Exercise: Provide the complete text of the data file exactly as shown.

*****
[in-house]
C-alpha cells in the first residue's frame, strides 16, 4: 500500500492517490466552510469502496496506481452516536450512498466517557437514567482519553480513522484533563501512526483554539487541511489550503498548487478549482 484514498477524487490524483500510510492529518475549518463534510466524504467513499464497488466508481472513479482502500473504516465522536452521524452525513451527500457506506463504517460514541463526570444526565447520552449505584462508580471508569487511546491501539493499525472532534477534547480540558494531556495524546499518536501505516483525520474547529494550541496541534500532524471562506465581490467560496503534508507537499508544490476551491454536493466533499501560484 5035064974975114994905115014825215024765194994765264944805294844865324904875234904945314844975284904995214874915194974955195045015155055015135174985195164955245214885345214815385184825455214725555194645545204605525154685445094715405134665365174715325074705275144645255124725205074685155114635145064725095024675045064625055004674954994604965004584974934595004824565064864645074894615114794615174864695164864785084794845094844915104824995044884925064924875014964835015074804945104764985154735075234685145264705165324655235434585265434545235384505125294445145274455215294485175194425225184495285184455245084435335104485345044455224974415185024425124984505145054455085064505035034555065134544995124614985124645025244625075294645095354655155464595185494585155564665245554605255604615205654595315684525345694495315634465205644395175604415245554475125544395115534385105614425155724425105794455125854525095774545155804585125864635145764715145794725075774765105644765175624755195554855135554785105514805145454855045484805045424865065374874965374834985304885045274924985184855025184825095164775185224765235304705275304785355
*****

[in-house]
C-alpha cells in the first residue's frame, strides 16, 4: 500500500492517490466552510469502496496506481452516536450512498466517557437514567482519553480513522484533563501512526483554539487541511489550503498548487478549482 484514498477524487490524483500510510492529518475549518463534510466524504467513499464497488466508481472513479482502500473504516465522536452521524452525513451527500457506506463504517460514541463526570444526565447520552449505584462508580471508569487511546491501539493499525472532534477534547480540558494531556495524546499518536501505516483525520474547529494550541496541534500532524471562506465581490467560496503534508507537499508544490476551491454536493466533499501560484 5035064974975114994905115014825215024765194994765264944805294844865324904875234904945314844975284904995214874915194974955195045015155055015135174985195164955245214885345214815385184825455214725555194645545204605525154685445094715405134665365174715325074705275144645255124725205074685155114635145064725095024675045064625055004674954994604965004584974934595004824565064864645074894615114794615174864695164864785084794845094844915104824995044884925064924875014964835015074804945104764985154735075234685145264705165324655235434585265434545235384505125294445145274455215294485175194425225184495285184455245084435335104485345044455224974415185024425124984505145054455085064505035034555065134544995124614985124645025244625075294645095354655155464595185494585155564665245554605255604615205654595315684525345694495315634465205644395175604415245554475125544395115534385105614425155724425105794455125854525095774545155804585125864635145764715145794725075774765105644765175624755195554855135554785105514805145454855045484805045424865065374874965374834985304885045274924985184855025184825095164775185224765235304705275304785355